Spasticity, according to the dictionary means "a state of increased tone of a muscle (and an increase in the deep tendon reflexes). For example, when you experience this problem with the legs (spastic paraplegia) there is an increase in tone of the leg muscles so they feel tight and rigid and the knee jerk reflex is exaggerated".
I used to get this term confused with spasms. Spasms are "an involuntary and abnormal muscular contraction". The second definition for a spasm is a "sudden violent and temporary effort, emotion, or sensation".
Cir has problems with both of these. Spasticity, is more of a problem when he gets cold or gets sick.
Every winter, getting in and out of the car becomes difficult for him. His legs stiffen up and are hard to bend. I usually have to help lift and bend them so that he can get in the car.
Getting out is a little easier. Once he warms up, his muscles loosen up, and become less rigid. He's able to move and walk more easily.
He does take medication for this. Neurontin or gabapentin, which is the generic name for it, helps to lesson both this symptom as well as spasms.
Another time this symptom becomes a big problem for Cir is when he is sick. If Cir has any type of infection that causes him to run a fever, he legs become stiff. He has had about four or five experiences with this.
The first few times we didn't head to the doctor until the situation became very serious. The last time, we called his doctor and he said I should take him to an urgent care clinic or to emergency.
We hadn't realized how serious infections can be for someone with MS. I don't want to scare you, but many of the deaths for people with MS, occur as a result of sever infections.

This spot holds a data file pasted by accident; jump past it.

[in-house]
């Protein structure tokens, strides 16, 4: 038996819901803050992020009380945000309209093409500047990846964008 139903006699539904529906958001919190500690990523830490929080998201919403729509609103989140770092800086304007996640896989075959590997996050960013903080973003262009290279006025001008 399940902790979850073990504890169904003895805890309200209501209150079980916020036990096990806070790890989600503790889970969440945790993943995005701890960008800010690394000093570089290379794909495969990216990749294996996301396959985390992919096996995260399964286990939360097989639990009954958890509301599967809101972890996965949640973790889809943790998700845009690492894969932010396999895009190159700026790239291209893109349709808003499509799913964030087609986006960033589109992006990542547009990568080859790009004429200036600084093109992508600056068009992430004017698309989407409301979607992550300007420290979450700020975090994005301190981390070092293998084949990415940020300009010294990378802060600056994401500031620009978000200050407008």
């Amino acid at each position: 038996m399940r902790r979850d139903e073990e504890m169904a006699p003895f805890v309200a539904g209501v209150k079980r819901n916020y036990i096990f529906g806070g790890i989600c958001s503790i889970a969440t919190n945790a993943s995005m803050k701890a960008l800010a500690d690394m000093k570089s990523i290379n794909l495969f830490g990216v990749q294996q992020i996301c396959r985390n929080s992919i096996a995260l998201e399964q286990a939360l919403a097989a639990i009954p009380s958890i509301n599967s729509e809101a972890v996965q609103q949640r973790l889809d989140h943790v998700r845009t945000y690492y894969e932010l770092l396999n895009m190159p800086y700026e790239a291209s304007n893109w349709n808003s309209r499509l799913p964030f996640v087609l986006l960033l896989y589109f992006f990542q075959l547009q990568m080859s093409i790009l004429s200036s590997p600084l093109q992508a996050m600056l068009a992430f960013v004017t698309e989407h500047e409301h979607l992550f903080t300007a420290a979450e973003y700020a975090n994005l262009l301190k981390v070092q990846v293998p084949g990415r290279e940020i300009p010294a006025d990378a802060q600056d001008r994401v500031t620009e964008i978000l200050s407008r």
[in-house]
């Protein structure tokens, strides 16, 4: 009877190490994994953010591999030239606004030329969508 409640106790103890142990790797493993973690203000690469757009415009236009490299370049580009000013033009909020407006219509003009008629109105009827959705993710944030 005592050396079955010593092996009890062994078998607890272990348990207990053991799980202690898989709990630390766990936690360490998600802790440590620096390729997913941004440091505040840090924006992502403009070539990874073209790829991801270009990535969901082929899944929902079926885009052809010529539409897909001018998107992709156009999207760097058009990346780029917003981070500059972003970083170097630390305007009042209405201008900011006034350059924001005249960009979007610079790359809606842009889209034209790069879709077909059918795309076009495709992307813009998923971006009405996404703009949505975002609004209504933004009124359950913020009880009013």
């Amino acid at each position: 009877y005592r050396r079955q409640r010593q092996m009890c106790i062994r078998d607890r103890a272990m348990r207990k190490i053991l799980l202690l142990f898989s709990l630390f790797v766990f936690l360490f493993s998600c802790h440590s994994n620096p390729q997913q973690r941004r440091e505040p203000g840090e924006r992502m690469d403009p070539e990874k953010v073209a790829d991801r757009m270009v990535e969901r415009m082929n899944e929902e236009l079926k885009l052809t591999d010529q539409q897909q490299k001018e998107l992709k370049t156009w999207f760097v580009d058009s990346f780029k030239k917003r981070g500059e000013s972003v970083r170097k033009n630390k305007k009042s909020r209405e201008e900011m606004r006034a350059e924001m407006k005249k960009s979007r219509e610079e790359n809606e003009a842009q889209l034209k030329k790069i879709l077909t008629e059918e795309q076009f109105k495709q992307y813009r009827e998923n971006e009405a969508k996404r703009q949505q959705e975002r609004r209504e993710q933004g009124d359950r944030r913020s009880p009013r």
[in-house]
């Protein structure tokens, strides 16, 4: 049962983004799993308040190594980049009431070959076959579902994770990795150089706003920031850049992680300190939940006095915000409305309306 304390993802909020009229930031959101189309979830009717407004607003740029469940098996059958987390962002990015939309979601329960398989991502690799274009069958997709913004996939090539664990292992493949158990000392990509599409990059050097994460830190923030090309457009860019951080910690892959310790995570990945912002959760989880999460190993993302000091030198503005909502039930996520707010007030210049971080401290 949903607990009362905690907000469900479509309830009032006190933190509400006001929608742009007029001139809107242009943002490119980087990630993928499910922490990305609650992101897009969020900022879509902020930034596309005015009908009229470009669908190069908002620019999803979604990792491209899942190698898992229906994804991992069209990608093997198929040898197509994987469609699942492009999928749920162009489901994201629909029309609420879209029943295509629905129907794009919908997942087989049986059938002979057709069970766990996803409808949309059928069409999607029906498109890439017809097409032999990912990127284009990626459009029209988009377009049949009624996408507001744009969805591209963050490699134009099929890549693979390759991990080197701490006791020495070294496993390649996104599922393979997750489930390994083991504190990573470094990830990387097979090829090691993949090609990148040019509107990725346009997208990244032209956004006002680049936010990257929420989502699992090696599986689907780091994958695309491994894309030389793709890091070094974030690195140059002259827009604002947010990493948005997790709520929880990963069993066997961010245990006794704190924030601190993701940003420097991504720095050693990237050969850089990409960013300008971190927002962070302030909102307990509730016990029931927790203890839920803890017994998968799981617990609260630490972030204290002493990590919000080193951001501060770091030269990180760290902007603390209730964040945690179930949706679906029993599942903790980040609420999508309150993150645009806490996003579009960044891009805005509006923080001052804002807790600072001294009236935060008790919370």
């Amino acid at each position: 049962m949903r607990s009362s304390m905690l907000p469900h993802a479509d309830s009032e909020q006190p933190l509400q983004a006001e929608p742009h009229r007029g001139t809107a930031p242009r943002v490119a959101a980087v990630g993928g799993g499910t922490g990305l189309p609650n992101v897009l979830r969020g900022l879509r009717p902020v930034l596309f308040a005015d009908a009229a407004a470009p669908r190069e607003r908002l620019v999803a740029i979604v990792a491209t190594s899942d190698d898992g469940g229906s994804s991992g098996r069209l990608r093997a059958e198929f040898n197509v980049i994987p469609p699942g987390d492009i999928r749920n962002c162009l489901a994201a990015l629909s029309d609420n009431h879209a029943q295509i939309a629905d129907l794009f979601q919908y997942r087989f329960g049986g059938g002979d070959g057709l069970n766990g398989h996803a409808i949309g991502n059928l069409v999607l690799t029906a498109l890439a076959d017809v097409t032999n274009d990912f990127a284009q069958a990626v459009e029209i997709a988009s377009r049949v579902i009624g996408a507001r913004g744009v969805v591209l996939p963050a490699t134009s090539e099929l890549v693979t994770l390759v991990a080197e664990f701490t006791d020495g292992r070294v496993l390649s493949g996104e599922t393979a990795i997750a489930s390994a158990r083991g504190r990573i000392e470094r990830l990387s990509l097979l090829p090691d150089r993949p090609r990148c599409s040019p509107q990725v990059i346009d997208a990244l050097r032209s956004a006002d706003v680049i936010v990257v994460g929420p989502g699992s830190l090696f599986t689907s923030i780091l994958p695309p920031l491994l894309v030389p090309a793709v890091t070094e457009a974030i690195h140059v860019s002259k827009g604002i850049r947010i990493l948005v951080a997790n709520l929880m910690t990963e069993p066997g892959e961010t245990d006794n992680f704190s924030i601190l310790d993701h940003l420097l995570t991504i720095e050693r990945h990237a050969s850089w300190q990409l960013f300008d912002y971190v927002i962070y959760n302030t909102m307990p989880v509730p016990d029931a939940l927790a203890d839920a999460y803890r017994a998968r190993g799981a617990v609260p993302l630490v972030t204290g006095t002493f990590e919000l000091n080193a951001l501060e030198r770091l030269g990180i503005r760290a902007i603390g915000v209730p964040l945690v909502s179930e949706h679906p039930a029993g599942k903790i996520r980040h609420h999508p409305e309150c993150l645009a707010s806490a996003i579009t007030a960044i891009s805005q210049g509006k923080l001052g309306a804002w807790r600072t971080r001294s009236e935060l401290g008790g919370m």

Because of your compromised immune system, infections can be a major issue for you as a person with MS. For Cir, because he also has bladder problems and has to use catheters, he is especially at risk.
So please be careful and take every precaution to prevent infections. If you'd like to read more about MS and infections, click here.
There are non-medication ways to deal with your spasticity. Exercise, specifically stretching will help to lesson this problem for you. Also, if you can do yoga, or any type of activity that helps you to remain flexible.
This may difficult for you if you have problems with balance or mobility. If you are wheelchair bound, this also limits the amount and type of exercise or activity you can do.
Having someone help you stretch is better than trying to do it yourself. If you have strength in your arms, stretching on the bed before you get up in the morning is good.
Cir sometimes sits cross-legged to keep his leg muscles stretched. I sometimes help him stretch by having him lie flat on his back and lifting each leg straight up. I push gently until he tells me to stop (before he feels pain).
I should do this everyday, but unfortunately, I don't. Sometimes his home health aides help him with this also. They also spot him when he does certain exercises.
As I said earlier, any activity or exercise that helps you stay flexible, will help with this symptom. The more often you do them, the less you will have. I'm not saying it will totally go away, but it will definitely help.
I talked a little about spasms at the beginning of this page. Click here to read more about what they are.